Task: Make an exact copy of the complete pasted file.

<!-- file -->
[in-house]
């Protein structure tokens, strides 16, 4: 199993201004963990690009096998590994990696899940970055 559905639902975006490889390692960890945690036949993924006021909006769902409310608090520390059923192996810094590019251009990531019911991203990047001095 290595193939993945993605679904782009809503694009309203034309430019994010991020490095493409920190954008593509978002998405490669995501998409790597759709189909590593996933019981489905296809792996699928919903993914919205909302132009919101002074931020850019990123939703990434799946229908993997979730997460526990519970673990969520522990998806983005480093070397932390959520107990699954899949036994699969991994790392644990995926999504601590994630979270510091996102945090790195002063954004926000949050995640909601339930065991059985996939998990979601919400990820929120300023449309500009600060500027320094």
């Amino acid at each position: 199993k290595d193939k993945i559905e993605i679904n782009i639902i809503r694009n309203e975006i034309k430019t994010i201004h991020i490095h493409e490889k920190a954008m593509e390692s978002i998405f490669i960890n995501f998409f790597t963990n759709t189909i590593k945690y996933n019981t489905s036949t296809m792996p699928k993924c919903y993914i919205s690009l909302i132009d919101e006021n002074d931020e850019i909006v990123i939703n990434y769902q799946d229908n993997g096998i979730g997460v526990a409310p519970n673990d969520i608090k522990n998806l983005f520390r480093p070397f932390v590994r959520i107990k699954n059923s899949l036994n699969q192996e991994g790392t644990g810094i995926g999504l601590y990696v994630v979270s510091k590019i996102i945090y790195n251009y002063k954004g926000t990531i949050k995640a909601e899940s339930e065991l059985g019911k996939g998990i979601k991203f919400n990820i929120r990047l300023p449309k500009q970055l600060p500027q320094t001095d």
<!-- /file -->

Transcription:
[in-house]
């Protein structure tokens, strides 16, 4: 199993201004963990690009096998590994990696899940970055 559905639902975006490889390692960890945690036949993924006021909006769902409310608090520390059923192996810094590019251009990531019911991203990047001095 290595193939993945993605679904782009809503694009309203034309430019994010991020490095493409920190954008593509978002998405490669995501998409790597759709189909590593996933019981489905296809792996699928919903993914919205909302132009919101002074931020850019990123939703990434799946229908993997979730997460526990519970673990969520522990998806983005480093070397932390959520107990699954899949036994699969991994790392644990995926999504601590994630979270510091996102945090790195002063954004926000949050995640909601339930065991059985996939998990979601919400990820929120300023449309500009600060500027320094």
């Amino acid at each position: 199993k290595d193939k993945i559905e993605i679904n782009i639902i809503r694009n309203e975006i034309k430019t994010i201004h991020i490095h493409e490889k920190a954008m593509e390692s978002i998405f490669i960890n995501f998409f790597t963990n759709t189909i590593k945690y996933n019981t489905s036949t296809m792996p699928k993924c919903y993914i919205s690009l909302i132009d919101e006021n002074d931020e850019i909006v990123i939703n990434y769902q799946d229908n993997g096998i979730g997460v526990a409310p519970n673990d969520i608090k522990n998806l983005f520390r480093p070397f932390v590994r959520i107990k699954n059923s899949l036994n699969q192996e991994g790392t644990g810094i995926g999504l601590y990696v994630v979270s510091k590019i996102i945090y790195n251009y002063k954004g926000t990531i949050k995640a909601e899940s339930e065991l059985g019911k996939g998990i979601k991203f919400n990820i929120r990047l300023p449309k500009q970055l600060p500027q320094t001095d």